WASHINGTON — U.S. Senators Chris Murphy and Richard Blumenthal on Wednesday criticized President Donald Trump for threatening to ramp up tariffs against Mexico, which is Connecticut’s fifth largest trading partner.
The two Connecticut Democrats say they have heard from businesses in Connecticut who say imposing tariffs on Mexico would hurt the state — raising prices for state businesses and consumers who purchase goods and materials from Mexico. Connecticut does about $3.5 billion worth of business with Mexico — exporting $1 billion and importing $2.5 billion in 2017, according to data compiled by Naftamexico.net.
“The impact on Connecticut will eventually be catastrophic,” Blumenthal said. “I’m hearing from businesses there as recently as this morning. There are a number of major corporations that are baffled, frustrated and angry.”
“Nobody in Connecticut is interested in paying more for consumer goods just because the President can’t get his border wall,” Murphy said. “I won’t support these tariffs and I think it’s most likely they never get put into practice. President Trump says a million things that aren’t true every single day and this is probably just another one of those things that isn’t true.”
Trump has threatened to impose a 5% tariff on Mexican goods starting next week, with the tariffs ratcheting up to 25% in the weeks ahead until a deal is reached with the Mexican government to stem the flow of migrants crossing the southern border. Mexican officials were set to meet with Vice President Mike Pence and Secretary of State Mike Pompeo on Wednesday to discuss the border issue.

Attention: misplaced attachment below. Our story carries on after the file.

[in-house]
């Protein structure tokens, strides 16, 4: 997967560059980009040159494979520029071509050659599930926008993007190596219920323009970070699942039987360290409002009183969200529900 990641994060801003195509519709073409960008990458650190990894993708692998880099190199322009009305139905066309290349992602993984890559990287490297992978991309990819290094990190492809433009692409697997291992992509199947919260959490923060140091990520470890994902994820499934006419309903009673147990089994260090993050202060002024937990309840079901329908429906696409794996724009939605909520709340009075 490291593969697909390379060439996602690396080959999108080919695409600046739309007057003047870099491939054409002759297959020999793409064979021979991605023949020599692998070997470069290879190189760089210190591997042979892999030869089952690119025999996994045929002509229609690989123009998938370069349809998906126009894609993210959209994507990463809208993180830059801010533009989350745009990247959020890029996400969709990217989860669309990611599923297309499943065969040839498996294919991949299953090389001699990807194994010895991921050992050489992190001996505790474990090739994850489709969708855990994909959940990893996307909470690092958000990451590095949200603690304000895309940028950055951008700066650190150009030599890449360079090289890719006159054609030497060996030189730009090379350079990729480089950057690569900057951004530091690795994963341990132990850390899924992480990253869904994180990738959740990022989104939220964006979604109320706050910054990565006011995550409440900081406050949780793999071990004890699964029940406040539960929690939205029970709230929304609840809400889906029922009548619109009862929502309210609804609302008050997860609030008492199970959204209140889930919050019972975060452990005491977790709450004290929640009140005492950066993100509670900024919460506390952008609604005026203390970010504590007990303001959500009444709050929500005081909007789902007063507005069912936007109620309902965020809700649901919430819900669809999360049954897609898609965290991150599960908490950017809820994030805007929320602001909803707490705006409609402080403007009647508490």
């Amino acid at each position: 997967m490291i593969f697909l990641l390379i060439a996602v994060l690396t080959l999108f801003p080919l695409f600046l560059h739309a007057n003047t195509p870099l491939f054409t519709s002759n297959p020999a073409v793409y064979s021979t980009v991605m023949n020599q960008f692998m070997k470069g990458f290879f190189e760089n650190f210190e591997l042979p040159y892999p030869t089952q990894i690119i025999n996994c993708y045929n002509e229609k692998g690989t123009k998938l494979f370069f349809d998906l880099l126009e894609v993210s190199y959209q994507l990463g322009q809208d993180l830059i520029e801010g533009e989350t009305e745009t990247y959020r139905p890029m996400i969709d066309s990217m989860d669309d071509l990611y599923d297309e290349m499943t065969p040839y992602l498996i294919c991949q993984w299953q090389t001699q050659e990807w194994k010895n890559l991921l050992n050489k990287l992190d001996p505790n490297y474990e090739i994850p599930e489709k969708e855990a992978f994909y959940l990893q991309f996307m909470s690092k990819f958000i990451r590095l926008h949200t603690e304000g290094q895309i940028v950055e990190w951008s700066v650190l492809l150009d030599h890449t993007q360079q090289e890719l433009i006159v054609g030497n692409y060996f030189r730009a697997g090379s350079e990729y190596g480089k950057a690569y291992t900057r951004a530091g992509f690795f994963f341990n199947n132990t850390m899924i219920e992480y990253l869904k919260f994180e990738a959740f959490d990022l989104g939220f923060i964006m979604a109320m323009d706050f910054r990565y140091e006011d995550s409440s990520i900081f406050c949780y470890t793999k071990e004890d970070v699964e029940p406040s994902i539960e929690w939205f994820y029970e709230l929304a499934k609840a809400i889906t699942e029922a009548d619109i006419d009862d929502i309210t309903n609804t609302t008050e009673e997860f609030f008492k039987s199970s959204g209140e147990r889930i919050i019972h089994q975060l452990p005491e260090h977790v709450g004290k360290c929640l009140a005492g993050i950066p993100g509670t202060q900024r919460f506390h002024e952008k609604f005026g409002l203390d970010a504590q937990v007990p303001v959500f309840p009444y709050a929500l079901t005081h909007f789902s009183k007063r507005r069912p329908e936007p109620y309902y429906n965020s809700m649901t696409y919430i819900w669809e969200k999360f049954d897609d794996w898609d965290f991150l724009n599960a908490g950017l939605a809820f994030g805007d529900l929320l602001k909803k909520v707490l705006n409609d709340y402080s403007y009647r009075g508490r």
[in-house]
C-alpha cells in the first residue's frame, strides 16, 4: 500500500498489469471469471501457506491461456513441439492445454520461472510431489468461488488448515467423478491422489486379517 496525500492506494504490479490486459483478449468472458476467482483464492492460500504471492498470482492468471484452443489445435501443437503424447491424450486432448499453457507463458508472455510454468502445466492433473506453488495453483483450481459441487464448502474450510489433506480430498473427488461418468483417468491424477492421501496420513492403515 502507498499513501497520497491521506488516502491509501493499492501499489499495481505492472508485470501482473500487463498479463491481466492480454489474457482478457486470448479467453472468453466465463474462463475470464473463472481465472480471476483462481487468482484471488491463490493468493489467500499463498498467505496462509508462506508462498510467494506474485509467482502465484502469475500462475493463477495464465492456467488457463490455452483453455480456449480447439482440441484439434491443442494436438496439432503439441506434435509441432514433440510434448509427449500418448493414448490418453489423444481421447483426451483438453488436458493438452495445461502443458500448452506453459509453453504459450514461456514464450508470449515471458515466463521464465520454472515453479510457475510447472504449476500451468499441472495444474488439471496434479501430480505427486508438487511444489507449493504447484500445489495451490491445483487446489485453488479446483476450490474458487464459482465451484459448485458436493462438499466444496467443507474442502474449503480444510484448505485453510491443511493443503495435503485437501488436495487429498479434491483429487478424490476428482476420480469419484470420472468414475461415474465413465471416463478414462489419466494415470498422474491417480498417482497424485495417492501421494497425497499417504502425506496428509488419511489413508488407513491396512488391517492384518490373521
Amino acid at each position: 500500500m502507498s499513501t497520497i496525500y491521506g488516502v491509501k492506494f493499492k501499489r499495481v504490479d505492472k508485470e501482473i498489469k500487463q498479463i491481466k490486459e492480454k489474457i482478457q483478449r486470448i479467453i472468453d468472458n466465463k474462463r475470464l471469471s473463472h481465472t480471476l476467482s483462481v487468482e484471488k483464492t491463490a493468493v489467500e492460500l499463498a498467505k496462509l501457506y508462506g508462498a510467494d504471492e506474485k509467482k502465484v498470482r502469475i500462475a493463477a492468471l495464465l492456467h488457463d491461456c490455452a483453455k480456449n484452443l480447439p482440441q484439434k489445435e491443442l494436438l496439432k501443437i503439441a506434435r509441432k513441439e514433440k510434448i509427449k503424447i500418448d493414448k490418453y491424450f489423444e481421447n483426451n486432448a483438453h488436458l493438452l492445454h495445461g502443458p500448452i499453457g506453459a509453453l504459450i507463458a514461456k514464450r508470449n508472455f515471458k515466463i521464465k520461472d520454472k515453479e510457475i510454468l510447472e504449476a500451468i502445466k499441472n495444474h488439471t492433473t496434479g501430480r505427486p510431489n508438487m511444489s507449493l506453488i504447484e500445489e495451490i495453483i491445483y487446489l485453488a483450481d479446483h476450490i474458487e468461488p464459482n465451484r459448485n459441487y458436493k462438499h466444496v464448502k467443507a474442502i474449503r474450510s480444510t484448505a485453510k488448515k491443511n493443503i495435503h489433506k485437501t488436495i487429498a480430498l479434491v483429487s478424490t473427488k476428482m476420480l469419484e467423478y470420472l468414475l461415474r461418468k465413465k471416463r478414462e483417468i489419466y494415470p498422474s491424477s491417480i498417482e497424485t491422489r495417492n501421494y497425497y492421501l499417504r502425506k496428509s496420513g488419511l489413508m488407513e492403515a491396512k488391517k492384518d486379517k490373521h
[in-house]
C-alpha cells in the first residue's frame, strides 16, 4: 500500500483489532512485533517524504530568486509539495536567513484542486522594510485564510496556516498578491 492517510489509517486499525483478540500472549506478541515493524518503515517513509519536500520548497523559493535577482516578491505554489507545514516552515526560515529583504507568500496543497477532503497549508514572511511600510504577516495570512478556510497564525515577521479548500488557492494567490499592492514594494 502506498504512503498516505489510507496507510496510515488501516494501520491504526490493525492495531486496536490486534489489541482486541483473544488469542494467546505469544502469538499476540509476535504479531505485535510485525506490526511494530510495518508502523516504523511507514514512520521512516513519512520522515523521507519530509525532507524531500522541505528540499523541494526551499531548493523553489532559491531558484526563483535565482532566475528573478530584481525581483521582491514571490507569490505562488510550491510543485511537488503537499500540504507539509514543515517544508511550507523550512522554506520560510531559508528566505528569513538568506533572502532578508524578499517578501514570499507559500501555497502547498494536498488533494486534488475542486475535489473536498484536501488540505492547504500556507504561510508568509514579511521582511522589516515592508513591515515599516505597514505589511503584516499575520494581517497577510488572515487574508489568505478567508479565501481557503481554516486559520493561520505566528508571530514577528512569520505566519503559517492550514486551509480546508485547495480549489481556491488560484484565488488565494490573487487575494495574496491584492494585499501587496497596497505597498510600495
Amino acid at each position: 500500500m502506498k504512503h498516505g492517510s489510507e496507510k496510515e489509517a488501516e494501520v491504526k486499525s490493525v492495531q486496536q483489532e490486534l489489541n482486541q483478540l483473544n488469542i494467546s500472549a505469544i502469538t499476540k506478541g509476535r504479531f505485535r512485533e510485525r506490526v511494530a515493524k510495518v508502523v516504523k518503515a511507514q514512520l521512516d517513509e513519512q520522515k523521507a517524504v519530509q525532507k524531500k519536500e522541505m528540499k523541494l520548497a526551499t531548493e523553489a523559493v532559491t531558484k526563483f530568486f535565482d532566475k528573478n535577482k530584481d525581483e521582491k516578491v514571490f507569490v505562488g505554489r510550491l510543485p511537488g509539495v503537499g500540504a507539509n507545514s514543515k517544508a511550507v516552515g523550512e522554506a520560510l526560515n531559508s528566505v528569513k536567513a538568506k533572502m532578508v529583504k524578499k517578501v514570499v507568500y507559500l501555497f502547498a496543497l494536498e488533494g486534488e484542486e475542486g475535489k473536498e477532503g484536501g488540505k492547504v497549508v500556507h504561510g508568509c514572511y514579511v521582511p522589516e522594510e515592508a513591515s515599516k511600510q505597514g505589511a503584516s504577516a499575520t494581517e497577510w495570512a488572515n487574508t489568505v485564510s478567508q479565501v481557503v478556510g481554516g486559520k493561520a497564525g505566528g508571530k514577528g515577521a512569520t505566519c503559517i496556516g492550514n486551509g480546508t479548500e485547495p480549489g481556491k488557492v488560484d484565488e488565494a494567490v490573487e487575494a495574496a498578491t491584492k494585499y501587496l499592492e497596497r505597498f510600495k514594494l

A day earlier in London, Trump indicated that he expected the tariffs would be imposed next week while talks continue. “I think it’s more likely that the tariffs go on, and we’ll probably be talking during the time that the tariffs are on, and they’re going to be paid,” he said.
Senate Republican Leader Mitch McConnell noted that the tariffs are not popular within his caucus. He plans to wait and see if they are imposed before taking any legislative action. He indicated that a resolution of disapproval could be taken up next week. Trump has said such an effort to block the tariffs would be “foolish.”
Blumenthal predicted that Trump will “struggle to find a face-saving way out of it” because imposing such unpopular tariffs would be a costly for the economy and, in turn, for Republicans.
Murphy also does not expect the tariffs will be imposed for similar reasons. He noted that a Senate vote on a resolution of disapproval could produce a lopsided loss for Trump — something that he is not fond of.
“For whatever reason, this one (Mexican tariffs) has broken the back of Republicans in the Senate. And, you know, there is a mandatory vote that has to happen on this. If the President is going to lose that vote by a wide margin, then maybe he thinks that he doesn’t like losing votes in the Senate and he withdraws the idea,” Murphy said.